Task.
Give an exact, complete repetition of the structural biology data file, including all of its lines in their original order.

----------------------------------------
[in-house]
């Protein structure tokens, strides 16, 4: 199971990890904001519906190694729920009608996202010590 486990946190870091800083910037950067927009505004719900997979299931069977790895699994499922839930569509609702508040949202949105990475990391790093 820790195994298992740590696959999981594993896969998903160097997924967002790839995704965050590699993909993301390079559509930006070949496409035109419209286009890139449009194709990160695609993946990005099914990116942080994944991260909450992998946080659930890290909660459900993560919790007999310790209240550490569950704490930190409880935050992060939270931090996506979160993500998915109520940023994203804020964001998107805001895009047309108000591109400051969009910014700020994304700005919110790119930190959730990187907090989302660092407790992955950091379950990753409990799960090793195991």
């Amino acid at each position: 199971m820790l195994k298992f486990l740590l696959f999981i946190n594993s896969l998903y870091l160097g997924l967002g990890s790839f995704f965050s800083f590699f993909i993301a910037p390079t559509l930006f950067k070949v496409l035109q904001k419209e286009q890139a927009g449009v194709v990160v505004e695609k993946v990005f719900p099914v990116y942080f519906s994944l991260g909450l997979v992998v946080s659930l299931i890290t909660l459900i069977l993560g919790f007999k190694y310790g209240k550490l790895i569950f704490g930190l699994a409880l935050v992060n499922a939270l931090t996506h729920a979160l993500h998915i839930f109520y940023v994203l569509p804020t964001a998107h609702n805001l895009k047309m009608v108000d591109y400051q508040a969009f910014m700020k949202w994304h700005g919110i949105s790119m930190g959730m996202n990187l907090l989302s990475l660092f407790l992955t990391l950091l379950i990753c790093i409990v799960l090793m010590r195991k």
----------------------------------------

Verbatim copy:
[in-house]
């Protein structure tokens, strides 16, 4: 199971990890904001519906190694729920009608996202010590 486990946190870091800083910037950067927009505004719900997979299931069977790895699994499922839930569509609702508040949202949105990475990391790093 820790195994298992740590696959999981594993896969998903160097997924967002790839995704965050590699993909993301390079559509930006070949496409035109419209286009890139449009194709990160695609993946990005099914990116942080994944991260909450992998946080659930890290909660459900993560919790007999310790209240550490569950704490930190409880935050992060939270931090996506979160993500998915109520940023994203804020964001998107805001895009047309108000591109400051969009910014700020994304700005919110790119930190959730990187907090989302660092407790992955950091379950990753409990799960090793195991």
């Amino acid at each position: 199971m820790l195994k298992f486990l740590l696959f999981i946190n594993s896969l998903y870091l160097g997924l967002g990890s790839f995704f965050s800083f590699f993909i993301a910037p390079t559509l930006f950067k070949v496409l035109q904001k419209e286009q890139a927009g449009v194709v990160v505004e695609k993946v990005f719900p099914v990116y942080f519906s994944l991260g909450l997979v992998v946080s659930l299931i890290t909660l459900i069977l993560g919790f007999k190694y310790g209240k550490l790895i569950f704490g930190l699994a409880l935050v992060n499922a939270l931090t996506h729920a979160l993500h998915i839930f109520y940023v994203l569509p804020t964001a998107h609702n805001l895009k047309m009608v108000d591109y400051q508040a969009f910014m700020k949202w994304h700005g919110i949105s790119m930190g959730m996202n990187l907090l989302s990475l660092f407790l992955t990391l950091l379950i990753c790093i409990v799960l090793m010590r195991k």